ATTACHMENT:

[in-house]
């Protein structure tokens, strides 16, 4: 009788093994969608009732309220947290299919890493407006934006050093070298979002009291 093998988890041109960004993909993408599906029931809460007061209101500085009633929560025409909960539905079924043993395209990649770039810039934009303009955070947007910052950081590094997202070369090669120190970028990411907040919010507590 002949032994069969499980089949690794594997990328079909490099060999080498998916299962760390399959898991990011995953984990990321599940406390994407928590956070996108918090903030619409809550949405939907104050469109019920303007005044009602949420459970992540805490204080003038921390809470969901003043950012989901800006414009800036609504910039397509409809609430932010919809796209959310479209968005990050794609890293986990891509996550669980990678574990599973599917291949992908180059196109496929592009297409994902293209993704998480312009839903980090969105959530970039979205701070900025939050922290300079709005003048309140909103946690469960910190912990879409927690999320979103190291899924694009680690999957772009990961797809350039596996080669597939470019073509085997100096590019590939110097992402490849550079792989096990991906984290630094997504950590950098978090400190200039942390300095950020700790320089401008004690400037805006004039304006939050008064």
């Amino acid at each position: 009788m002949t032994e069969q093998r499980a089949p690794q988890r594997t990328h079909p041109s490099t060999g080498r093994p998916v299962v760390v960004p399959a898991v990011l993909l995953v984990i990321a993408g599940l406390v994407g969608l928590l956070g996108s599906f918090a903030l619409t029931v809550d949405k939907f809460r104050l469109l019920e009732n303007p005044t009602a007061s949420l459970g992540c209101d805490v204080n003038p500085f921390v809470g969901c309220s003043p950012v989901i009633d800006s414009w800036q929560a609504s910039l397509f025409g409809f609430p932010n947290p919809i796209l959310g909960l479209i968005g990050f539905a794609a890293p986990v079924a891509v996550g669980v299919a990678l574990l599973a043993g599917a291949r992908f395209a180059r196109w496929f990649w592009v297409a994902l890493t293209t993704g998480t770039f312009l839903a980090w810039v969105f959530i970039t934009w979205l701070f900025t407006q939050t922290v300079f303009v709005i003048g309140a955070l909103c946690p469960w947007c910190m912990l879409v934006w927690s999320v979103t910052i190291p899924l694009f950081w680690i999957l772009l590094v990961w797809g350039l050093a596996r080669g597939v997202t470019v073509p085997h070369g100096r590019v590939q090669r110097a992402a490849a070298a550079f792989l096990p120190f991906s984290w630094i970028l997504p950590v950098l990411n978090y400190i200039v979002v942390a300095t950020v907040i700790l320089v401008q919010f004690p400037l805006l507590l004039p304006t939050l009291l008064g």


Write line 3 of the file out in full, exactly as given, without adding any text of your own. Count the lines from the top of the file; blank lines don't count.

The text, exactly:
């Amino acid at each position: 009788m002949t032994e069969q093998r499980a089949p690794q988890r594997t990328h079909p041109s490099t060999g080498r093994p998916v299962v760390v960004p399959a898991v990011l993909l995953v984990i990321a993408g599940l406390v994407g969608l928590l956070g996108s599906f918090a903030l619409t029931v809550d949405k939907f809460r104050l469109l019920e009732n303007p005044t009602a007061s949420l459970g992540c209101d805490v204080n003038p500085f921390v809470g969901c309220s003043p950012v989901i009633d800006s414009w800036q929560a609504s910039l397509f025409g409809f609430p932010n947290p919809i796209l959310g909960l479209i968005g990050f539905a794609a890293p986990v079924a891509v996550g669980v299919a990678l574990l599973a043993g599917a291949r992908f395209a180059r196109w496929f990649w592009v297409a994902l890493t293209t993704g998480t770039f312009l839903a980090w810039v969105f959530i970039t934009w979205l701070f900025t407006q939050t922290v300079f303009v709005i003048g309140a955070l909103c946690p469960w947007c910190m912990l879409v934006w927690s999320v979103t910052i190291p899924l694009f950081w680690i999957l772009l590094v990961w797809g350039l050093a596996r080669g597939v997202t470019v073509p085997h070369g100096r590019v590939q090669r110097a992402a490849a070298a550079f792989l096990p120190f991906s984290w630094i970028l997504p950590v950098l990411n978090y400190i200039v979002v942390a300095t950020v907040i700790l320089v401008q919010f004690p400037l805006l507590l004039p304006t939050l009291l008064g």